If you use Facebook, I'm fairly certain you've seen the explosion of hundreds and hundreds of memes making the rounds on your newsfeed nowadays. In fact, it seems Facebook has been taken over by the meme phenomenon - layering pithy sayings on top of a photograph to create a snippet of philosophy or humor. A great many of these memes are philosophical or religious quotations designed to support a particular point of view. Many are funny, more are innocuous, most offering some sort of encouragement. The religious ones usually trod the middle of the theological road without stepping on too many toes, but occasionally one of them catches my eye and I just have to shake my head and wonder what people are thinking.
Think about it a moment.
John 1:16 says, " From his abundance we have all received one gracious blessing after another."
Now, this is true, of course. God lavishes his blessing on all His children.
Luck, though, has a connotation of "something fortuitous or especially in my favor". Something especially good. Something better, or more favorable, than whatever the next guy got. A windfall, over and above the norm. That's why, when someone gets something seemingly extra good, like a great hand in a game of poker, we exlaim, "lucky!!"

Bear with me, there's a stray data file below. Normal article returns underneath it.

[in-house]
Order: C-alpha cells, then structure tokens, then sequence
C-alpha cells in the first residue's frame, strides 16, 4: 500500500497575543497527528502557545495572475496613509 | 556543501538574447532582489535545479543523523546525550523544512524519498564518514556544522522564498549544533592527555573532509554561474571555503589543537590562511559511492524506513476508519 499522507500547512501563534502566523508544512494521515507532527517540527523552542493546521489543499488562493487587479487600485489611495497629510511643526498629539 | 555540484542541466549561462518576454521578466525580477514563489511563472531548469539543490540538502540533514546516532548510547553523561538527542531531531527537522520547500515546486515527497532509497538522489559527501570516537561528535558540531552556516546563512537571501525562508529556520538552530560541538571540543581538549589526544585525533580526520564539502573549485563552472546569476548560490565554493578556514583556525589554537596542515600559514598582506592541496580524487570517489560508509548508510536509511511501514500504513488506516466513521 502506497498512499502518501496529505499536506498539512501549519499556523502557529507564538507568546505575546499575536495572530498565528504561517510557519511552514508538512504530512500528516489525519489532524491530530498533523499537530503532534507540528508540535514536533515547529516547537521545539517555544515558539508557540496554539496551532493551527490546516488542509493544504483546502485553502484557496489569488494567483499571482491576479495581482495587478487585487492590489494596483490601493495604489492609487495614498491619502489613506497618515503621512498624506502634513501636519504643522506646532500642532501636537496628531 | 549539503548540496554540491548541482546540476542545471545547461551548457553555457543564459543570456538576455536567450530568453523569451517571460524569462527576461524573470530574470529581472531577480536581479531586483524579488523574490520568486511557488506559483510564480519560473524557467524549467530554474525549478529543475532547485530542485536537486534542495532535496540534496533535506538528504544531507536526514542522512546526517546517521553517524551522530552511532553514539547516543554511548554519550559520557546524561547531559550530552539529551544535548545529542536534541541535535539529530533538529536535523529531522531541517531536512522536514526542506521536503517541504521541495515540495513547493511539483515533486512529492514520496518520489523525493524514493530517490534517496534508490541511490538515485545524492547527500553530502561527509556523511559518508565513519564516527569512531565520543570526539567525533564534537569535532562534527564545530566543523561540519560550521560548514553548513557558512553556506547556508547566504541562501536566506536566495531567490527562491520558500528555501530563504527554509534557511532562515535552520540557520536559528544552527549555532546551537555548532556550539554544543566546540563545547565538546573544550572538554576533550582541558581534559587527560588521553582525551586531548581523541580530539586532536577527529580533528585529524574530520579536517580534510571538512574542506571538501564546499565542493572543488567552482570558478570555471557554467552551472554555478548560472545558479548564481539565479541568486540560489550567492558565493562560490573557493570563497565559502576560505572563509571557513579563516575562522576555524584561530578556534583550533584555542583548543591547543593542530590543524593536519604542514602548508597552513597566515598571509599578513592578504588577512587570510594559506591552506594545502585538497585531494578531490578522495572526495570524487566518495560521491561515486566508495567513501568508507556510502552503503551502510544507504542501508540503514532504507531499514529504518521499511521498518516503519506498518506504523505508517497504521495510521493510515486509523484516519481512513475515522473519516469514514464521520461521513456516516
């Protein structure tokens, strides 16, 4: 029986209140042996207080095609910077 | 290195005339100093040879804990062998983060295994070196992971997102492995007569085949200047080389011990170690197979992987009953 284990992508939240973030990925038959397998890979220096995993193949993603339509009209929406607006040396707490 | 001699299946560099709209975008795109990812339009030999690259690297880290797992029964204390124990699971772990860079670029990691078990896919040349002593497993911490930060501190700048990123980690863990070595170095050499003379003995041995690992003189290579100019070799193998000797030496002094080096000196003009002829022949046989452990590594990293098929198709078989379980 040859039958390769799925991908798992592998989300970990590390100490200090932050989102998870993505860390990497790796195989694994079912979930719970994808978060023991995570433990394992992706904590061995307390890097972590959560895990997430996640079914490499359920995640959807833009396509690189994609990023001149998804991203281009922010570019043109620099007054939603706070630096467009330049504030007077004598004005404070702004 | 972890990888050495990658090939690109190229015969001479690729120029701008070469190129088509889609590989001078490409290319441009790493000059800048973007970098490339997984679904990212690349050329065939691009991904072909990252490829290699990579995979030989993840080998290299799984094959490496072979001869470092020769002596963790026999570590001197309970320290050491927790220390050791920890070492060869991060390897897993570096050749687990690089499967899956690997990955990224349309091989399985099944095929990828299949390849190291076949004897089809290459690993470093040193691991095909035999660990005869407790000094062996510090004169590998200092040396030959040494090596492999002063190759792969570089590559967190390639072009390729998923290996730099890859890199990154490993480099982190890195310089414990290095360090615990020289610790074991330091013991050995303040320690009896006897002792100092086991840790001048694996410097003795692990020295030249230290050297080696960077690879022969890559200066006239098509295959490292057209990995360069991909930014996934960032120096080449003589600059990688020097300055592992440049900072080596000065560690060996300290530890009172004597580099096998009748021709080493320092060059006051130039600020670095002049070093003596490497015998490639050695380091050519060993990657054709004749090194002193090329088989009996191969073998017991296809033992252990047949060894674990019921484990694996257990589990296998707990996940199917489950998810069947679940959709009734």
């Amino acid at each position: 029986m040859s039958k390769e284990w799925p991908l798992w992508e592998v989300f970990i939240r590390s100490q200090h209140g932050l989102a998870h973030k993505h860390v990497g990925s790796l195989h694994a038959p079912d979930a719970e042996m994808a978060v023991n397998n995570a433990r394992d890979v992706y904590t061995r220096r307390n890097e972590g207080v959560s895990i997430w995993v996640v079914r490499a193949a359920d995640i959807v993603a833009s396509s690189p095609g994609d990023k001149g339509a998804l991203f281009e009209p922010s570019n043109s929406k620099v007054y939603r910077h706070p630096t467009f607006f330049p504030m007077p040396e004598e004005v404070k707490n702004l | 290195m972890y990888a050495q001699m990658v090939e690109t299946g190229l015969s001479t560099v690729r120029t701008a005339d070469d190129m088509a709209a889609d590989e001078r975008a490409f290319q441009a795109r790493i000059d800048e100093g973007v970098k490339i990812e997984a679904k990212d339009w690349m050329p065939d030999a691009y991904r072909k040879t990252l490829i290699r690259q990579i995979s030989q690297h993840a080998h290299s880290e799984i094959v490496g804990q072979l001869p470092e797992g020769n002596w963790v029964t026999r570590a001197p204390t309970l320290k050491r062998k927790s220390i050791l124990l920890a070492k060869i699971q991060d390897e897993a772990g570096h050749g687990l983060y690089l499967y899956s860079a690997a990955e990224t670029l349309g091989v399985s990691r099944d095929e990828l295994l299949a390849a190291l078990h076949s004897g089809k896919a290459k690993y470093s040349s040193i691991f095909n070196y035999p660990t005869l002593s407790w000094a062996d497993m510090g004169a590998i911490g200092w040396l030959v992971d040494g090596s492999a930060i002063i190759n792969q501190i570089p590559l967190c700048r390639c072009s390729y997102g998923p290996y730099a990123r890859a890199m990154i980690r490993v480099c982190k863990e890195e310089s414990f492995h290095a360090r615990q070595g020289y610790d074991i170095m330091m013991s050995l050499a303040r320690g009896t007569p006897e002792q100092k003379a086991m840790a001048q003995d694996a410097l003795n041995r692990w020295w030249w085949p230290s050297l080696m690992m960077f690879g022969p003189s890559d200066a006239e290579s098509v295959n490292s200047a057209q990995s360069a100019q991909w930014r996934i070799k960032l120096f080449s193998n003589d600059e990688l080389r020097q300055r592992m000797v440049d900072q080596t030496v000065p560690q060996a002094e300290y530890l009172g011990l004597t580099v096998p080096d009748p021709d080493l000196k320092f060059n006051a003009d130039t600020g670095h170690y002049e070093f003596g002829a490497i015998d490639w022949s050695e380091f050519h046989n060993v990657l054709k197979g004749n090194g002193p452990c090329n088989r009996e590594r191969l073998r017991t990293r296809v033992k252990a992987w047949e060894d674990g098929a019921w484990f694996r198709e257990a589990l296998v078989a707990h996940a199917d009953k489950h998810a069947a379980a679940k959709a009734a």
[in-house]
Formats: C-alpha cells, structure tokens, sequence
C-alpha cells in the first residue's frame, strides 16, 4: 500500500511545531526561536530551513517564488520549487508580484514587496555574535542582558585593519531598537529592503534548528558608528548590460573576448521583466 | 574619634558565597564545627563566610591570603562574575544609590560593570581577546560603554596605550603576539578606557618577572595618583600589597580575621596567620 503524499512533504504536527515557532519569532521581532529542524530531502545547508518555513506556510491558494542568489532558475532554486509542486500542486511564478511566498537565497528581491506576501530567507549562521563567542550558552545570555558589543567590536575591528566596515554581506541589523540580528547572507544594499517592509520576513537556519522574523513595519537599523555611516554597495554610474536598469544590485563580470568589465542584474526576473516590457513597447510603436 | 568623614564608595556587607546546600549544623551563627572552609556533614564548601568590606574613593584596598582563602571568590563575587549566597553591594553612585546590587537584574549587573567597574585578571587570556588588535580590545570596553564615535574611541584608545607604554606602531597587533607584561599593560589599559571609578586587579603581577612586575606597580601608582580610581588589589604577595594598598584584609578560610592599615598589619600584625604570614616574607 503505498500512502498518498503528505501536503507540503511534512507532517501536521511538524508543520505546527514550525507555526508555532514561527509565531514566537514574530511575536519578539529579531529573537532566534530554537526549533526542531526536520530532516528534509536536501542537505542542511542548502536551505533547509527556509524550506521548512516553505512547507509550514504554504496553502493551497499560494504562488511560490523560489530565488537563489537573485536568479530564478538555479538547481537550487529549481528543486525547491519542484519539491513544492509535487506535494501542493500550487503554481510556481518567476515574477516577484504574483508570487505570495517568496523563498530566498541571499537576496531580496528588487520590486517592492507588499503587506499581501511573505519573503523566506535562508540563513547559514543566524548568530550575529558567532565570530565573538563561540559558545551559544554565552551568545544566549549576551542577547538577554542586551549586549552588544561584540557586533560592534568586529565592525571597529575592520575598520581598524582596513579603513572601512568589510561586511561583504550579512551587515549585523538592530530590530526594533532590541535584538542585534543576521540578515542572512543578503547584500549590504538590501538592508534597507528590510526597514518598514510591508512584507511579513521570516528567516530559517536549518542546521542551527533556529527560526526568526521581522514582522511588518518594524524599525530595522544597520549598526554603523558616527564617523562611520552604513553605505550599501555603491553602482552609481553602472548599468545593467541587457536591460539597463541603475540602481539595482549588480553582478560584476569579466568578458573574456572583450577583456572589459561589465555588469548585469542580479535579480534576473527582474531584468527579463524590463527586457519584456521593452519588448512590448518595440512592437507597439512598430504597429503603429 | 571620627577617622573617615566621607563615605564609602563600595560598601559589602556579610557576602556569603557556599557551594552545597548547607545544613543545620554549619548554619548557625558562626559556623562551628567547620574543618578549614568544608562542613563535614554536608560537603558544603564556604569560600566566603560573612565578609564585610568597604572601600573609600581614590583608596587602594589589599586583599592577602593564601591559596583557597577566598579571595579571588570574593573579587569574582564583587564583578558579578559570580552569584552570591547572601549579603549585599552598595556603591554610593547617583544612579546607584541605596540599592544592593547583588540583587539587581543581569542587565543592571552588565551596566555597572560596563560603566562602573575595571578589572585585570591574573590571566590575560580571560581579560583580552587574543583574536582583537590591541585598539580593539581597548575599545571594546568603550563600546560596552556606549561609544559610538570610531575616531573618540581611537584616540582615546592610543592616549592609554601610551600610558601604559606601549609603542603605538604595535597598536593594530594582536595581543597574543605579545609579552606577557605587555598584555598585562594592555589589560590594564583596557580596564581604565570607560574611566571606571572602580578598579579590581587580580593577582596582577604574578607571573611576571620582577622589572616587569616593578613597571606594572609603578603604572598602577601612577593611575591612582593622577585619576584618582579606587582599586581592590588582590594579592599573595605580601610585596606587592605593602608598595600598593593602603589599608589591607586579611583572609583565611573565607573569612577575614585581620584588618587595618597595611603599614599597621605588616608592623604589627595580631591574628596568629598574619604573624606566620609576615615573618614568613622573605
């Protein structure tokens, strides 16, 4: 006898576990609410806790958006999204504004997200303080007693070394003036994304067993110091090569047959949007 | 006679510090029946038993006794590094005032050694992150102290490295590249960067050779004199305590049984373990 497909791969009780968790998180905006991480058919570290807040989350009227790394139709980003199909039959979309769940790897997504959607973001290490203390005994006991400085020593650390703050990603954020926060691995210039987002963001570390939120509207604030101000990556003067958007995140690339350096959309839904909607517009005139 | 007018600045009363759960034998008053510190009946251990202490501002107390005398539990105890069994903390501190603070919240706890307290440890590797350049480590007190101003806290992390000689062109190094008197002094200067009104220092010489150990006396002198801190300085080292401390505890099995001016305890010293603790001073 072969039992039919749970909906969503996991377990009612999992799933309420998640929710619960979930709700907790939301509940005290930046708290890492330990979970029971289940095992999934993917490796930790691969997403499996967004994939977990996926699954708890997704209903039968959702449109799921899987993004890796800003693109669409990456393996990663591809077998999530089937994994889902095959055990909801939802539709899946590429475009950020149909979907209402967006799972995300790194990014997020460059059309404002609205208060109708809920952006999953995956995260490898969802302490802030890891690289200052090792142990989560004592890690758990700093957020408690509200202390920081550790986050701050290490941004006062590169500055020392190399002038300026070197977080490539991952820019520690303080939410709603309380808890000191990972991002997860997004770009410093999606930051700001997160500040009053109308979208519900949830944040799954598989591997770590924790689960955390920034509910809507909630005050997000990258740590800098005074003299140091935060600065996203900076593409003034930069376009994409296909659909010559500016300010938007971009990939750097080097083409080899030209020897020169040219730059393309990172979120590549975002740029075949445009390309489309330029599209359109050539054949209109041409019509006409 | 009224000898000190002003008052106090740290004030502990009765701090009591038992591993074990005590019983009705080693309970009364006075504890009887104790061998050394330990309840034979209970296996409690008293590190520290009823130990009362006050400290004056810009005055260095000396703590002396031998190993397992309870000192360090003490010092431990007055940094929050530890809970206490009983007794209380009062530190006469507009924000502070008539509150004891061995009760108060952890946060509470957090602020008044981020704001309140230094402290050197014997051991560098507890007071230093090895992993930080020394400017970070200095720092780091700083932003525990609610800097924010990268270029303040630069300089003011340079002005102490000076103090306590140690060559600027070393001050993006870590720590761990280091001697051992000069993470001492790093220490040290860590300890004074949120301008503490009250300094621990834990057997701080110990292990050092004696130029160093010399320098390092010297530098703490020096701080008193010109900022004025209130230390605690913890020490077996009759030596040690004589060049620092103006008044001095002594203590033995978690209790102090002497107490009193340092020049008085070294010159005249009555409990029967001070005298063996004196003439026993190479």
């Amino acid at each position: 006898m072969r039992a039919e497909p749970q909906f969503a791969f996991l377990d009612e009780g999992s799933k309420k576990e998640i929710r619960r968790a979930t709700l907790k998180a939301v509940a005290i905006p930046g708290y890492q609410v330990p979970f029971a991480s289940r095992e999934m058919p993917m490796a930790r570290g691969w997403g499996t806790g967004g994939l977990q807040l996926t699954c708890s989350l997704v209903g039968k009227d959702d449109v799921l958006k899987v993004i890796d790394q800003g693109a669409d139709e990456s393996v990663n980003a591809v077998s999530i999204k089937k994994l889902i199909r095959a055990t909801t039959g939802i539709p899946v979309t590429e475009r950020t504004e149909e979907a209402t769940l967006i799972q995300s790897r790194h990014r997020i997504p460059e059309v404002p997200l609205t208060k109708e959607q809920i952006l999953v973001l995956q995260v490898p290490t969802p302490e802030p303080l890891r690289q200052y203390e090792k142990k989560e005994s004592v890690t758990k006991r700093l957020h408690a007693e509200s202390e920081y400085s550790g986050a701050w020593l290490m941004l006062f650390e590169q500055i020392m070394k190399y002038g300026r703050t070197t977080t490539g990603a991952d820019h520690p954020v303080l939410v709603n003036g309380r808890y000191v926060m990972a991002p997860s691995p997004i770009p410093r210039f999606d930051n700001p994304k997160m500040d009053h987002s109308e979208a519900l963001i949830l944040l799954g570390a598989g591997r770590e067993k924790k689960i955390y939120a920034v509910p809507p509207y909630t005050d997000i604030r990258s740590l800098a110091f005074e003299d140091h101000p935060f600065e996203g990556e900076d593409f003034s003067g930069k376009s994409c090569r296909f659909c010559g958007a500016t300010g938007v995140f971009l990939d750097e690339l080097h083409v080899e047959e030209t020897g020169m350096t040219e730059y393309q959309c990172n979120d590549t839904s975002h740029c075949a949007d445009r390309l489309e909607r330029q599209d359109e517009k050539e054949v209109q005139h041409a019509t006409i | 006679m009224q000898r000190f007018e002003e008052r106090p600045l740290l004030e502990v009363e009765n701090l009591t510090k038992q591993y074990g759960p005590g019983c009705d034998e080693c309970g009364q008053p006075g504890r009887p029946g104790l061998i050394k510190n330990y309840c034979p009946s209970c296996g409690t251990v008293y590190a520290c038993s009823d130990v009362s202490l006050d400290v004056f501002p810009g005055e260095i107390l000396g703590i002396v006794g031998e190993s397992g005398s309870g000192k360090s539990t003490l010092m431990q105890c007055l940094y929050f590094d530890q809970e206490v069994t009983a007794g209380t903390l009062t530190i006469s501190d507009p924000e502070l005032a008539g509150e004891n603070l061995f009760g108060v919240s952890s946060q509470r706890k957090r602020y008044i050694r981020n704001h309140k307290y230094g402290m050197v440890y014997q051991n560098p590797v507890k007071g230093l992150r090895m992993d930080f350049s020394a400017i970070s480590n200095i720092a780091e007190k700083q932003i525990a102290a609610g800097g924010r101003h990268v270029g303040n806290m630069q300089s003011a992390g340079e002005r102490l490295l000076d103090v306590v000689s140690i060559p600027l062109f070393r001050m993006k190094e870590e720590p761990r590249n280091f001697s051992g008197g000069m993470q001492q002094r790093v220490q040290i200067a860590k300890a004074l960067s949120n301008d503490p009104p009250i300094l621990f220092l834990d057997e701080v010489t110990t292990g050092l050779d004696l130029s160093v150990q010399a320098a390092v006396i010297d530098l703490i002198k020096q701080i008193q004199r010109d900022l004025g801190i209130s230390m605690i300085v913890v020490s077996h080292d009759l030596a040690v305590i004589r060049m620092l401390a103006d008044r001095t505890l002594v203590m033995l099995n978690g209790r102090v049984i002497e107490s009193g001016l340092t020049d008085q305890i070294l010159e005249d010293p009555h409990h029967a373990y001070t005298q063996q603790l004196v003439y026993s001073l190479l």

So when good things happen to me, when I am fortuitous beyond the norm, and the winds of fortune are propping me up with wealth and health - when I'm "lucky"- its because I have God's favor?
There is danger in thinking this way about God's blessings because we don't always see the blessings: sometimes life just plain sucks and hurts and is miserable. How is that a blessing?
As Christians, we stub our toes, we get fired from jobs, we get flat tires, the toilets over-flow, and our kids get sick. We get in wrecks, our children get in a wrecks, our houses burn down, we break our legs, our homes get foreclosed, and our brothers and sisters and moms and dads and children get sick and die far too young.
I could go on and on, as you well know. Things that all of us have experienced at one point or another. All these things we'd consider to be 'bad luck'.
When they happen, does God cause these things? Are we being denied "God's favor"? Does God not favor us today? Is God's promise of "one gracious blessing after another" somehow null and void? Because I'm not 'lucky' am I out of God's favor?